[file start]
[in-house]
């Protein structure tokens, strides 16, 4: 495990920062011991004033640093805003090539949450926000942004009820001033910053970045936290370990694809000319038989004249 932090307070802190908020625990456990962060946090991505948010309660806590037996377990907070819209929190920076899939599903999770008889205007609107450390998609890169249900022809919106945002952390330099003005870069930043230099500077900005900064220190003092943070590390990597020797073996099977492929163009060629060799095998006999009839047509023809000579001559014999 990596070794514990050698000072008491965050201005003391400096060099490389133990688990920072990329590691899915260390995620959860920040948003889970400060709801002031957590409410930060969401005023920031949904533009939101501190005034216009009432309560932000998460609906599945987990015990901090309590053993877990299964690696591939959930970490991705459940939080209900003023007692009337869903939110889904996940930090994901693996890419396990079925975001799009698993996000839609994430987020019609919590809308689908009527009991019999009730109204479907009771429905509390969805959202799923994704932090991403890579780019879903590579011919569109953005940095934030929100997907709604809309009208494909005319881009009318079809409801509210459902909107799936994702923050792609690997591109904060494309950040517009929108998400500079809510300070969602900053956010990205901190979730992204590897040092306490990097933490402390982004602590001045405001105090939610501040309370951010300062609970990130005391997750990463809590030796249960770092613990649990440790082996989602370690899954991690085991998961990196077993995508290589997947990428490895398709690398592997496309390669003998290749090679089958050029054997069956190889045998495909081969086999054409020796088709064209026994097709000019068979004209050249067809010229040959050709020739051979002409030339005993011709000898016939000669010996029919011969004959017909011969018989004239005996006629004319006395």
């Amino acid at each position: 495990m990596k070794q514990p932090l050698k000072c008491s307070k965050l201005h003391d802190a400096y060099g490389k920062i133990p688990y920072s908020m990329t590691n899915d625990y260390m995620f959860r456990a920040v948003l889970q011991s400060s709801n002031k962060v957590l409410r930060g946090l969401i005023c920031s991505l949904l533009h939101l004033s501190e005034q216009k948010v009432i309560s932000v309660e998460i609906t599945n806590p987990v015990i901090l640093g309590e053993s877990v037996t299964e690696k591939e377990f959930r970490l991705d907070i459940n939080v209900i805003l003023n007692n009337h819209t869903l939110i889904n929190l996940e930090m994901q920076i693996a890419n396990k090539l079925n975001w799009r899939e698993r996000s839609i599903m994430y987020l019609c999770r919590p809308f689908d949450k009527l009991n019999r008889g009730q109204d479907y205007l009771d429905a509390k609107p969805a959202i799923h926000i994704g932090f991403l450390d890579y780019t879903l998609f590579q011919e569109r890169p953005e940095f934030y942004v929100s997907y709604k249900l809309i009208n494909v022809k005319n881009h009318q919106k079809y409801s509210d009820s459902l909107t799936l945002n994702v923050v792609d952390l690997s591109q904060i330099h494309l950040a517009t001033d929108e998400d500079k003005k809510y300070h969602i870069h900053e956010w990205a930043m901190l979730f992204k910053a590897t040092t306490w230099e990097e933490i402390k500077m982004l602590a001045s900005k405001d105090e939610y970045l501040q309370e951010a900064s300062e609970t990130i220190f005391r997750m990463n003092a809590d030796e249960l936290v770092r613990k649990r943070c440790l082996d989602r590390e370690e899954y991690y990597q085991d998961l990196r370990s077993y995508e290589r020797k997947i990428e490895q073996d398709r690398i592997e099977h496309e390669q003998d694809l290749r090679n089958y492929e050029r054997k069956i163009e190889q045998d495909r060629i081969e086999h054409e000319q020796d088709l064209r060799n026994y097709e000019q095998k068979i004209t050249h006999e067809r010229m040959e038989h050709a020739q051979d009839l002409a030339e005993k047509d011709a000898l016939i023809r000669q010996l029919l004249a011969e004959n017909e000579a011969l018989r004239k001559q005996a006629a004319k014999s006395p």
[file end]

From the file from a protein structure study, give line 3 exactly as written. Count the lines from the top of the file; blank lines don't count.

């Amino acid at each position: 495990m990596k070794q514990p932090l050698k000072c008491s307070k965050l201005h003391d802190a400096y060099g490389k920062i133990p688990y920072s908020m990329t590691n899915d625990y260390m995620f959860r456990a920040v948003l889970q011991s400060s709801n002031k962060v957590l409410r930060g946090l969401i005023c920031s991505l949904l533009h939101l004033s501190e005034q216009k948010v009432i309560s932000v309660e998460i609906t599945n806590p987990v015990i901090l640093g309590e053993s877990v037996t299964e690696k591939e377990f959930r970490l991705d907070i459940n939080v209900i805003l003023n007692n009337h819209t869903l939110i889904n929190l996940e930090m994901q920076i693996a890419n396990k090539l079925n975001w799009r899939e698993r996000s839609i599903m994430y987020l019609c999770r919590p809308f689908d949450k009527l009991n019999r008889g009730q109204d479907y205007l009771d429905a509390k609107p969805a959202i799923h926000i994704g932090f991403l450390d890579y780019t879903l998609f590579q011919e569109r890169p953005e940095f934030y942004v929100s997907y709604k249900l809309i009208n494909v022809k005319n881009h009318q919106k079809y409801s509210d009820s459902l909107t799936l945002n994702v923050v792609d952390l690997s591109q904060i330099h494309l950040a517009t001033d929108e998400d500079k003005k809510y300070h969602i870069h900053e956010w990205a930043m901190l979730f992204k910053a590897t040092t306490w230099e990097e933490i402390k500077m982004l602590a001045s900005k405001d105090e939610y970045l501040q309370e951010a900064s300062e609970t990130i220190f005391r997750m990463n003092a809590d030796e249960l936290v770092r613990k649990r943070c440790l082996d989602r590390e370690e899954y991690y990597q085991d998961l990196r370990s077993y995508e290589r020797k997947i990428e490895q073996d398709r690398i592997e099977h496309e390669q003998d694809l290749r090679n089958y492929e050029r054997k069956i163009e190889q045998d495909r060629i081969e086999h054409e000319q020796d088709l064209r060799n026994y097709e000019q095998k068979i004209t050249h006999e067809r010229m040959e038989h050709a020739q051979d009839l002409a030339e005993k047509d011709a000898l016939i023809r000669q010996l029919l004249a011969e004959n017909e000579a011969l018989r004239k001559q005996a006629a004319k014999s006395p």